Speaking of paying for it, given that they published the access code (and it would be easy enough to get anyway), our state will end up paying for anyone else who can type in the code. This whole thing is annoying.

    As an aside, I’m not really freaking out about having my identity stolen. There are a million other ways (okay, at least 20) someone could get my information.

    But still, this is annoying, and will be a huge expense to our state that possibly could have been avoided.

  7. Anne

    Also? I think she’s lying about calling the number. She’s the flippin’ governor. Why wouldn’t they just tell her the code? That wouldn’t even bother me.

    I think it’s all Michael’s fault. She TOLD him not to play games on her laptop, he broke the rule, and hit the wrong buttons.

  8. Doug Ross


    It’s free… it takes less than five minutes to sign up. You don’t need to call the phone number, just go to the website.


    activation code: scdor123

    Put in you name, address, ssn, birthdate… verify your information, you’re done.

    As long as the hackers spend less than my wife, I’m okay with this.

  9. Steven Davis II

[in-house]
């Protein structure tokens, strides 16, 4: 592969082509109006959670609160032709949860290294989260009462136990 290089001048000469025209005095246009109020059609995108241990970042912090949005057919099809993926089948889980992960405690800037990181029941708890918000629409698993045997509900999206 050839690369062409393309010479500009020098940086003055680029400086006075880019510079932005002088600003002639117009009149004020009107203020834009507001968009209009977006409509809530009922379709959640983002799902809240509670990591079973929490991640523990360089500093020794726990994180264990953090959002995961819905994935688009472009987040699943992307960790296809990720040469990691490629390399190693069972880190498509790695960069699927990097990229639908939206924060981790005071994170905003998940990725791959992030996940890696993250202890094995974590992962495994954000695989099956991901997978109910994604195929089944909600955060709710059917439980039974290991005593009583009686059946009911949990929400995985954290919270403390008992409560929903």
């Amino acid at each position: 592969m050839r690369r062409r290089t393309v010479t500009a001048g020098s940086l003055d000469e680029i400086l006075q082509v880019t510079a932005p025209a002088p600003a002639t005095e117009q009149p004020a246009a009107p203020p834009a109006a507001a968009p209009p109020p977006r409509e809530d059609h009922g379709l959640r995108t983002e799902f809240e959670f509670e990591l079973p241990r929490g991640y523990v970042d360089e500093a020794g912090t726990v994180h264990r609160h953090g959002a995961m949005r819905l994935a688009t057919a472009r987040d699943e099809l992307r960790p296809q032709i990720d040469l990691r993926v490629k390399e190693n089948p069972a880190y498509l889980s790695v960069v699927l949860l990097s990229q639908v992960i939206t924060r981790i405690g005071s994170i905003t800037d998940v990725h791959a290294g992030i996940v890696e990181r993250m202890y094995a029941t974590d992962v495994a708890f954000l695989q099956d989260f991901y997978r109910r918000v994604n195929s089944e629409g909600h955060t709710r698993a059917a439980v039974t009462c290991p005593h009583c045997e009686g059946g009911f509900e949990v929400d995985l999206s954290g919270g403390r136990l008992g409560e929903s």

In other words, nobody’s butt at DOR is in a sling over this. Anywhere else people would have been cleaning out their desks the day it was found.

    How is the credit protection being paid? Isn’t this normally $30-$40 per year per SSN? Gets a little expensive when you have millions of SSN’s to cover. Maybe the state can impose a penny tax.

  10. Silence

    @ Rose – that statement struck me as nonsense too.

    @ Juan, that’s a good question, and one that I was wondering myself. If there was some sort of of two factor-identification for a SSN it would make sense.

    @bud – I don’t see this as a partisan issue. I also don’t see it (yet) as the Haley administration having done anything wrong.

    I do hope that the investigation will be transparent, and that the neccessary security enhancements will actually be implemented. In the case of some of this type of data, perhaps a physical separation – an air gap- between personal information servers and the internet is warranted.

  11. Lynn